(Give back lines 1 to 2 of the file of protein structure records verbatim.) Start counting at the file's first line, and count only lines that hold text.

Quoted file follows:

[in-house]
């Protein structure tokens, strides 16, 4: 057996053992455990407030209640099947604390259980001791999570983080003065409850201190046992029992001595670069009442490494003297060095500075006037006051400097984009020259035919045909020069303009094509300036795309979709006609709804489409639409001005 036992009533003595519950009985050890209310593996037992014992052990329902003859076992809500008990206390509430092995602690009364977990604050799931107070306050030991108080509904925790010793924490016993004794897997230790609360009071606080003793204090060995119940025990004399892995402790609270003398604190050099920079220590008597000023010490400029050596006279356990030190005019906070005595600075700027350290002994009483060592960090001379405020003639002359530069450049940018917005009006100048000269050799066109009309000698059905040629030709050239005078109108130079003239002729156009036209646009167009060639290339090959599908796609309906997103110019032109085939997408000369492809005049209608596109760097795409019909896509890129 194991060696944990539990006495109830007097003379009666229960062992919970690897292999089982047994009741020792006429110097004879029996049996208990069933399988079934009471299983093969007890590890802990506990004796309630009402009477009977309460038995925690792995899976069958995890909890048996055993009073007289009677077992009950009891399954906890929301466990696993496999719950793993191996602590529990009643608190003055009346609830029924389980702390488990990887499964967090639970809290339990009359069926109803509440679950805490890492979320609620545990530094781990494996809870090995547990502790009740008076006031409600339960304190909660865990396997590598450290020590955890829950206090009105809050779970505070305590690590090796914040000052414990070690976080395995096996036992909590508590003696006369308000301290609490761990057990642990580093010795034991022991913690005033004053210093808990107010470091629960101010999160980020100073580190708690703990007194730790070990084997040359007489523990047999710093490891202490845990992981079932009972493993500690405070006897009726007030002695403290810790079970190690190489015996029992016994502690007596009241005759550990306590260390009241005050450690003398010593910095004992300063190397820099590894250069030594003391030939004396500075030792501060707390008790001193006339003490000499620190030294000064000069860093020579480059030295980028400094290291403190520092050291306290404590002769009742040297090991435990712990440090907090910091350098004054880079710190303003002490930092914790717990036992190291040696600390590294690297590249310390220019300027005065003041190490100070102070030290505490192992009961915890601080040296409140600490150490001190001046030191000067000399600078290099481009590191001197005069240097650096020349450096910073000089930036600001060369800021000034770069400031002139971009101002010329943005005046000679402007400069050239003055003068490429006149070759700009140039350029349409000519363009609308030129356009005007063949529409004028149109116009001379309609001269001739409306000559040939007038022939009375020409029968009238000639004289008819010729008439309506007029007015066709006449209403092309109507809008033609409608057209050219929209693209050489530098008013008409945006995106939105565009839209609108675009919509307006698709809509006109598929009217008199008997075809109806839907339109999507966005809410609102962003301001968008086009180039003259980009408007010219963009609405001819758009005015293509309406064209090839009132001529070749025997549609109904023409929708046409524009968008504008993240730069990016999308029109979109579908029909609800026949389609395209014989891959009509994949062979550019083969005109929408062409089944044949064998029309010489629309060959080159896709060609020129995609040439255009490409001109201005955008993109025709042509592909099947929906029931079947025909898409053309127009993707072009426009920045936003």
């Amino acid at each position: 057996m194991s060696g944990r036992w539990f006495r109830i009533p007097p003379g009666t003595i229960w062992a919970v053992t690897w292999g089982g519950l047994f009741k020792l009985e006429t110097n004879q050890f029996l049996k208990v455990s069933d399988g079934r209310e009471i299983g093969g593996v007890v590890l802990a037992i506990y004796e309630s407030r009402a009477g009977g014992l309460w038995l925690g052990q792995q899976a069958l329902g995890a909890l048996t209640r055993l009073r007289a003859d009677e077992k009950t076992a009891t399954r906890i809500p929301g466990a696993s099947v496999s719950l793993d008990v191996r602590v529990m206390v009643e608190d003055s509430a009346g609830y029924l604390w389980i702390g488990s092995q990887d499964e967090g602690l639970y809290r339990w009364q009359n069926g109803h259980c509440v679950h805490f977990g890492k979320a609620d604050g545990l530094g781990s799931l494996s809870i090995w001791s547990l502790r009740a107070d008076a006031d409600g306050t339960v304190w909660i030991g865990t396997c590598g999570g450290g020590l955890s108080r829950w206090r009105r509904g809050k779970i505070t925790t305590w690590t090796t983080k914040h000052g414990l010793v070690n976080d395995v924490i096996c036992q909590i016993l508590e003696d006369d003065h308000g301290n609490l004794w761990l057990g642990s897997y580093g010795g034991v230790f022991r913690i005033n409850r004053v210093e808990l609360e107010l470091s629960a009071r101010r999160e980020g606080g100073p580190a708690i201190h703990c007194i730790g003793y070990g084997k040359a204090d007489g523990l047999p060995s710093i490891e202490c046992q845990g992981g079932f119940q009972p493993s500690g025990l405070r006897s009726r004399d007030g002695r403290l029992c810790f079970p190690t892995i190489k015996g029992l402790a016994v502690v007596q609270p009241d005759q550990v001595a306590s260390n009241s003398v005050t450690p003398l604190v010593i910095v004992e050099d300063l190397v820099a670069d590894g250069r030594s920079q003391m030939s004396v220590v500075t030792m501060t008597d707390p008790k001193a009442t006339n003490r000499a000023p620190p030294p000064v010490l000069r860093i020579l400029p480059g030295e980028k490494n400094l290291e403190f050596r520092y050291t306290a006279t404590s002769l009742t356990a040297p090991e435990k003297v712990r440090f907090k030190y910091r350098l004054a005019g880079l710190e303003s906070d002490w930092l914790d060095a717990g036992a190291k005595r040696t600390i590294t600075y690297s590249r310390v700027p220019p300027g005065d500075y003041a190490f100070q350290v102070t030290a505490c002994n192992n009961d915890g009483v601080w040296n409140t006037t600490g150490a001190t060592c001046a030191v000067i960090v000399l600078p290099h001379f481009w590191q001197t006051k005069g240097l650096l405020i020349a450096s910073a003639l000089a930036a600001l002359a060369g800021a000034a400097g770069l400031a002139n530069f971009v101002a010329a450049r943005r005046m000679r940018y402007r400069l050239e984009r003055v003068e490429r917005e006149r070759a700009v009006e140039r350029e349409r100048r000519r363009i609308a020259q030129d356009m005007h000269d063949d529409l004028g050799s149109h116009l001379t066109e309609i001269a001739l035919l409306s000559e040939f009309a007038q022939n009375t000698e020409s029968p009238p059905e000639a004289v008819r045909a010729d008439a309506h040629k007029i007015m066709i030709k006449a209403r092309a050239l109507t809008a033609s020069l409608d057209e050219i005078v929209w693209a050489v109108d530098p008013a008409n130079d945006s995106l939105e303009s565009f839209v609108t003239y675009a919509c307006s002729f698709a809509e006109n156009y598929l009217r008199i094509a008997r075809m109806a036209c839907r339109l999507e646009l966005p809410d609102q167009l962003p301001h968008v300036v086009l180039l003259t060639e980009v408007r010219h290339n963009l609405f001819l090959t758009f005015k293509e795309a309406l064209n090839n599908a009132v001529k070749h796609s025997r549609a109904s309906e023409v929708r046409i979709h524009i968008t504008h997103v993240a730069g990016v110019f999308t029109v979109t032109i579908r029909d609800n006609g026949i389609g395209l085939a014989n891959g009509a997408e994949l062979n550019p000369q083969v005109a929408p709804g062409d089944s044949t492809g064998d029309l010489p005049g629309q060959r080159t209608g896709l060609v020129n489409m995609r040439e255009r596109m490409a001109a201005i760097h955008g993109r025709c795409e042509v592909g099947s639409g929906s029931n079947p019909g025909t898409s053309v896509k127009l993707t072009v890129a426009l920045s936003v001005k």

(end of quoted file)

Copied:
[in-house]
């Protein structure tokens, strides 16, 4: 057996053992455990407030209640099947604390259980001791999570983080003065409850201190046992029992001595670069009442490494003297060095500075006037006051400097984009020259035919045909020069303009094509300036795309979709006609709804489409639409001005 036992009533003595519950009985050890209310593996037992014992052990329902003859076992809500008990206390509430092995602690009364977990604050799931107070306050030991108080509904925790010793924490016993004794897997230790609360009071606080003793204090060995119940025990004399892995402790609270003398604190050099920079220590008597000023010490400029050596006279356990030190005019906070005595600075700027350290002994009483060592960090001379405020003639002359530069450049940018917005009006100048000269050799066109009309000698059905040629030709050239005078109108130079003239002729156009036209646009167009060639290339090959599908796609309906997103110019032109085939997408000369492809005049209608596109760097795409019909896509890129 194991060696944990539990006495109830007097003379009666229960062992919970690897292999089982047994009741020792006429110097004879029996049996208990069933399988079934009471299983093969007890590890802990506990004796309630009402009477009977309460038995925690792995899976069958995890909890048996055993009073007289009677077992009950009891399954906890929301466990696993496999719950793993191996602590529990009643608190003055009346609830029924389980702390488990990887499964967090639970809290339990009359069926109803509440679950805490890492979320609620545990530094781990494996809870090995547990502790009740008076006031409600339960304190909660865990396997590598450290020590955890829950206090009105809050779970505070305590690590090796914040000052414990070690976080395995096996036992909590508590003696006369308000301290609490761990057990642990580093010795034991022991913690005033004053210093808990107010470091629960101010999160980020100073580190708690703990007194730790070990084997040359007489523990047999710093490891202490845990992981079932009972493993500690405070006897009726007030002695403290810790079970190690190489015996029992016994502690007596009241005759550990306590260390009241005050450690003398010593910095004992300063190397820099590894250069030594003391030939004396500075030792501060707390008790001193006339003490000499620190030294000064000069860093020579480059030295980028400094290291403190520092050291306290404590002769009742040297090991435990712990440090907090910091350098004054880079710190303003002490930092914790717990036992190291040696600390590294690297590249310390220019300027005065003041190490100070102070030290505490192992009961915890601080040296409140600490150490001190001046030191000067000399600078290099481009590191001197005069240097650096020349450096910073000089930036600001060369800021000034770069400031002139971009101002010329943005005046000679402007400069050239003055003068490429006149070759700009140039350029349409000519363009609308030129356009005007063949529409004028149109116009001379309609001269001739409306000559040939007038022939009375020409029968009238000639004289008819010729008439309506007029007015066709006449209403092309109507809008033609409608057209050219929209693209050489530098008013008409945006995106939105565009839209609108675009919509307006698709809509006109598929009217008199008997075809109806839907339109999507966005809410609102962003301001968008086009180039003259980009408007010219963009609405001819758009005015293509309406064209090839009132001529070749025997549609109904023409929708046409524009968008504008993240730069990016999308029109979109579908029909609800026949389609395209014989891959009509994949062979550019083969005109929408062409089944044949064998029309010489629309060959080159896709060609020129995609040439255009490409001109201005955008993109025709042509592909099947929906029931079947025909898409053309127009993707072009426009920045936003």